Ankle fracture (peds)

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Background

  • More fractures and fewer sprains since physis is weaker than surrounding ligaments
  • Usually Salter-Harris I or II

Clinical Features

  • TTP of growth plate, soft tissue swelling
  • Distinguish from lateral ligamentous sprain by presence of point tenderness over physis

Differential Diagnosis

Other Ankle Injuries

Distal Leg Fractures

Evaluation

  • Imaging
    • May only show soft tissue swelling at lateral fibula

Types

  • Salter-Harris I or II
    • Manage with closed reduction if any displacement present, followed by immobilization
  • Salter-Harris III (25%)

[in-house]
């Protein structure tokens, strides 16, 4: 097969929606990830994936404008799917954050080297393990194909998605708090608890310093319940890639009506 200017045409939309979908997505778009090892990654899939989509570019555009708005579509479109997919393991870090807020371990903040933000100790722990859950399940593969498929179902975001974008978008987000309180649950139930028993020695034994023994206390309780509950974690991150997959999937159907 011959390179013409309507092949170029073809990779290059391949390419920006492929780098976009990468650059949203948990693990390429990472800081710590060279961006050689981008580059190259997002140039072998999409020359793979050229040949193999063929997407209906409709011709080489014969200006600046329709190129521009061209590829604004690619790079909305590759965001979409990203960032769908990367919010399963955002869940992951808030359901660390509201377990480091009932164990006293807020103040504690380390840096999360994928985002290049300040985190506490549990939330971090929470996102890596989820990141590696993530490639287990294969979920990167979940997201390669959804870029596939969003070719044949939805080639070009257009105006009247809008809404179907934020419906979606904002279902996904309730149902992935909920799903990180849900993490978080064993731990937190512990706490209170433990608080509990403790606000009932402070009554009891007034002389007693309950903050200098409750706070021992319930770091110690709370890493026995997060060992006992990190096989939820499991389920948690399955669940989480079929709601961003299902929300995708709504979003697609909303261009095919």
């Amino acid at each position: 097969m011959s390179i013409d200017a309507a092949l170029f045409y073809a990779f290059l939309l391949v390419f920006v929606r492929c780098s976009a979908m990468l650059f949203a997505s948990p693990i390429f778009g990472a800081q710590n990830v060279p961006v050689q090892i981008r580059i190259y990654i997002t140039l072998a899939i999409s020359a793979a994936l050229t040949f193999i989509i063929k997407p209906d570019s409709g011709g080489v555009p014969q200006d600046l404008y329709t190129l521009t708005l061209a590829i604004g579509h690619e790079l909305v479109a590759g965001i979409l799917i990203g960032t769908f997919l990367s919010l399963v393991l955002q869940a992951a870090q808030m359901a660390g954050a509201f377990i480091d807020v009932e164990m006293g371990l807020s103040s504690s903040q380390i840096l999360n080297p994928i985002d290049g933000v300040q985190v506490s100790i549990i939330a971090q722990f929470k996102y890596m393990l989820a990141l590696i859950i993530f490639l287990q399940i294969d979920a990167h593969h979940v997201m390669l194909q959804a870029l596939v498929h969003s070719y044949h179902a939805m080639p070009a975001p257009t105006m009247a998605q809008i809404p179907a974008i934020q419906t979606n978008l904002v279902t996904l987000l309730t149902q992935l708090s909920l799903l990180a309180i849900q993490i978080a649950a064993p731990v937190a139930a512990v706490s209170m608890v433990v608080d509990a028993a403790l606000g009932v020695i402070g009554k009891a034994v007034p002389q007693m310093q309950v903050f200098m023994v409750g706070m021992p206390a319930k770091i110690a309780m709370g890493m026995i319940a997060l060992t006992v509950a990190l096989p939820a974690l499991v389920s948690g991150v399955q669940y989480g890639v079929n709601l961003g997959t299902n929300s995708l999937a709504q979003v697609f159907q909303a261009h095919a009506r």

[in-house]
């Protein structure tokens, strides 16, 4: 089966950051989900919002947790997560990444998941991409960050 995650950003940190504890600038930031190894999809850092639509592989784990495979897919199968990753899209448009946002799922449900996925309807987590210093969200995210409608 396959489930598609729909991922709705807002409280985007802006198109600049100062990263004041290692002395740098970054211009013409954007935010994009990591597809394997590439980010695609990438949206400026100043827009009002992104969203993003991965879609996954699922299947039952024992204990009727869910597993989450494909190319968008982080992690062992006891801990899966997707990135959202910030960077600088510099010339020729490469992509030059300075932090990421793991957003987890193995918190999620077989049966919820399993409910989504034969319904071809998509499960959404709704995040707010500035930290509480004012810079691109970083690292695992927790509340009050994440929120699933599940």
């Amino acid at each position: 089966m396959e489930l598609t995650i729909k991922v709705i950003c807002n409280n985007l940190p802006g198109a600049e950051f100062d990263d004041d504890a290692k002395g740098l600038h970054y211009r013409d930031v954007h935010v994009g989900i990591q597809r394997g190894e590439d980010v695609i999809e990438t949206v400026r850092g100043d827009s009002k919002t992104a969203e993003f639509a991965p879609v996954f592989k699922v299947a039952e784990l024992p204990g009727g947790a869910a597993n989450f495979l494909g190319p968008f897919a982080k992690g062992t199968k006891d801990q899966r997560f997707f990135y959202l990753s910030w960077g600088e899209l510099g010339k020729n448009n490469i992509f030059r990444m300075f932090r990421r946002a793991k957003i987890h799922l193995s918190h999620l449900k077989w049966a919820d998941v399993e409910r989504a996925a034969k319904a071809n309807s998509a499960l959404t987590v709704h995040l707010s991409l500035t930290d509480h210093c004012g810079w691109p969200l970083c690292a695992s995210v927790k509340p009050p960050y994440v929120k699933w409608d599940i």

• Require open reduction of any displacement
  • Tillaux Fracture
    • Salter-Harris type III of the anterolateral portion of the distal tibia
      • ATFL avulses off the distal tibia
    • May need oblique view to distinguish from triplane fracture
    • Usually requires surgical reduction
  • Triplane Fracture
    • Medial portion of distal tibia growth plate closes before lateral aspect
    • While normal, this causes 18-month period of vulnerability until lateral aspect closes
    • Planes
      • Plane 1: Lateral side of tibia through growth plate to fused medial aspect of physis
      • Plane 2: Sagittal through epiphysis
      • Plane 3: Coronal through distial tibial metaphysis
    • Imaging
      • Appears as Salter III on AP, Salter II on lateral
    • Management
      • CT to delineate injury
      • Ortho consult; closed reduction sufficient in most cases

Management

  • If nondisplaced immobilize, ortho follow up optional
  • Short-Leg Posterior Splint

Disposition

See Also

References